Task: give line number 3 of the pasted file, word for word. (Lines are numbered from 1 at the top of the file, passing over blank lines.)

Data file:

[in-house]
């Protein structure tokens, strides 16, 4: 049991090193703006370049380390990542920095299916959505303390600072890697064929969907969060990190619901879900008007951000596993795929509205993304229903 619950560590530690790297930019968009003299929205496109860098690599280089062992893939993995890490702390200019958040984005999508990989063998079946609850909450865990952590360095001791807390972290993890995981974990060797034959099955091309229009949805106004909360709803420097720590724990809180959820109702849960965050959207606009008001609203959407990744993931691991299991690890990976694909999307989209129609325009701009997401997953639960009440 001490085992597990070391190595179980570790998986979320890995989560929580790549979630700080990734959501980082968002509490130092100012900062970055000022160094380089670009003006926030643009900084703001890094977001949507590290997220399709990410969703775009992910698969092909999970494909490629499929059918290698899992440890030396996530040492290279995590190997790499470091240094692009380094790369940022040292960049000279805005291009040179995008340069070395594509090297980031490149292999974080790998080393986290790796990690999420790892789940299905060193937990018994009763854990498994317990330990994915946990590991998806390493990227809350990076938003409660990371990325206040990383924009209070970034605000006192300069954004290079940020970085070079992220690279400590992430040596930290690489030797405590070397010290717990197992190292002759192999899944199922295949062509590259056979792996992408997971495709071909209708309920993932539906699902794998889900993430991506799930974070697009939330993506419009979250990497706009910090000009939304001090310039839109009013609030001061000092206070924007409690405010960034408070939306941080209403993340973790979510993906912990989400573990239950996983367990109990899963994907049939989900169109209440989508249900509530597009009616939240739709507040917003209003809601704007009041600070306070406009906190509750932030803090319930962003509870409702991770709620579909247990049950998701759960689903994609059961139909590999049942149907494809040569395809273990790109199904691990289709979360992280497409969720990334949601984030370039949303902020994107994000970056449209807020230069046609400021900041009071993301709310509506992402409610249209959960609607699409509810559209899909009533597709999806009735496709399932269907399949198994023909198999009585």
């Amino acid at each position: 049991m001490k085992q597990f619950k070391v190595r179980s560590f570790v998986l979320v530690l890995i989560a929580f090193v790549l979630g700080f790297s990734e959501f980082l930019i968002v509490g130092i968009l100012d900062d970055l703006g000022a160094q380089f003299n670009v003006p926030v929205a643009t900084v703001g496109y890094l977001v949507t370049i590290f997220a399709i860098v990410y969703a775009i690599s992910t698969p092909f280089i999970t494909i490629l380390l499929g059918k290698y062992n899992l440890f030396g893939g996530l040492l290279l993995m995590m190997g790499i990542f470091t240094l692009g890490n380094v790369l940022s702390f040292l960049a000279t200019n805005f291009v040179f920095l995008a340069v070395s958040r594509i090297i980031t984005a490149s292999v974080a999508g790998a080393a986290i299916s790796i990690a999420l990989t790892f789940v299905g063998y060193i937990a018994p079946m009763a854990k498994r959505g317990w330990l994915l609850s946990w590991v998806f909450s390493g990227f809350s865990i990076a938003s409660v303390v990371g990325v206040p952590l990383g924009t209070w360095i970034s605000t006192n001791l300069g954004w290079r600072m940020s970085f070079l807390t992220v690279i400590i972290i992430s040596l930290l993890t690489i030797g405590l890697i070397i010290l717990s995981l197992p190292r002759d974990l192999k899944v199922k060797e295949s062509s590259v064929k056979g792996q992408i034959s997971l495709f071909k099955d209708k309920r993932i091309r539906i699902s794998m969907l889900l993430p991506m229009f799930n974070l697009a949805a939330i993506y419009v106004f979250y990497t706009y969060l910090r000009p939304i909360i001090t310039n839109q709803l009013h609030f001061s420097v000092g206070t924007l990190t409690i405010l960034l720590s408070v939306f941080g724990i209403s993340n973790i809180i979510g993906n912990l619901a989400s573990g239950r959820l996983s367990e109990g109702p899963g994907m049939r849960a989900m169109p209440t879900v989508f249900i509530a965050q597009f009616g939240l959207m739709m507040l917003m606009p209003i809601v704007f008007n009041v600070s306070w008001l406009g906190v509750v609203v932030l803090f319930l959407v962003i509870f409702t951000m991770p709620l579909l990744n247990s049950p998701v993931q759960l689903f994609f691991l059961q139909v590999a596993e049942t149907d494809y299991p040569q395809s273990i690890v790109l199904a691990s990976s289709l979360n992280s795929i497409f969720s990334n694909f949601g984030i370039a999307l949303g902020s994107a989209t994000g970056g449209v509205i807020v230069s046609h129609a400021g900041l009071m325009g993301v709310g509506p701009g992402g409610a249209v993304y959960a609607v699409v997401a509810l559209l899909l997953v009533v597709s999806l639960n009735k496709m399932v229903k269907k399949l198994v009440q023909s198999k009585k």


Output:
């Amino acid at each position: 049991m001490k085992q597990f619950k070391v190595r179980s560590f570790v998986l979320v530690l890995i989560a929580f090193v790549l979630g700080f790297s990734e959501f980082l930019i968002v509490g130092i968009l100012d900062d970055l703006g000022a160094q380089f003299n670009v003006p926030v929205a643009t900084v703001g496109y890094l977001v949507t370049i590290f997220a399709i860098v990410y969703a775009i690599s992910t698969p092909f280089i999970t494909i490629l380390l499929g059918k290698y062992n899992l440890f030396g893939g996530l040492l290279l993995m995590m190997g790499i990542f470091t240094l692009g890490n380094v790369l940022s702390f040292l960049a000279t200019n805005f291009v040179f920095l995008a340069v070395s958040r594509i090297i980031t984005a490149s292999v974080a999508g790998a080393a986290i299916s790796i990690a999420l990989t790892f789940v299905g063998y060193i937990a018994p079946m009763a854990k498994r959505g317990w330990l994915l609850s946990w590991v998806f909450s390493g990227f809350s865990i990076a938003s409660v303390v990371g990325v206040p952590l990383g924009t209070w360095i970034s605000t006192n001791l300069g954004w290079r600072m940020s970085f070079l807390t992220v690279i400590i972290i992430s040596l930290l993890t690489i030797g405590l890697i070397i010290l717990s995981l197992p190292r002759d974990l192999k899944v199922k060797e295949s062509s590259v064929k056979g792996q992408i034959s997971l495709f071909k099955d209708k309920r993932i091309r539906i699902s794998m969907l889900l993430p991506m229009f799930n974070l697009a949805a939330i993506y419009v106004f979250y990497t706009y969060l910090r000009p939304i909360i001090t310039n839109q709803l009013h609030f001061s420097v000092g206070t924007l990190t409690i405010l960034l720590s408070v939306f941080g724990i209403s993340n973790i809180i979510g993906n912990l619901a989400s573990g239950r959820l996983s367990e109990g109702p899963g994907m049939r849960a989900m169109p209440t879900v989508f249900i509530a965050q597009f009616g939240l959207m739709m507040l917003m606009p209003i809601v704007f008007n009041v600070s306070w008001l406009g906190v509750v609203v932030l803090f319930l959407v962003i509870f409702t951000m991770p709620l579909l990744n247990s049950p998701v993931q759960l689903f994609f691991l059961q139909v590999a596993e049942t149907d494809y299991p040569q395809s273990i690890v790109l199904a691990s990976s289709l979360n992280s795929i497409f969720s990334n694909f949601g984030i370039a999307l949303g902020s994107a989209t994000g970056g449209v509205i807020v230069s046609h129609a400021g900041l009071m325009g993301v709310g509506p701009g992402g409610a249209v993304y959960a609607v699409v997401a509810l559209l899909l997953v009533v597709s999806l639960n009735k496709m399932v229903k269907k399949l198994v009440q023909s198999k009585k």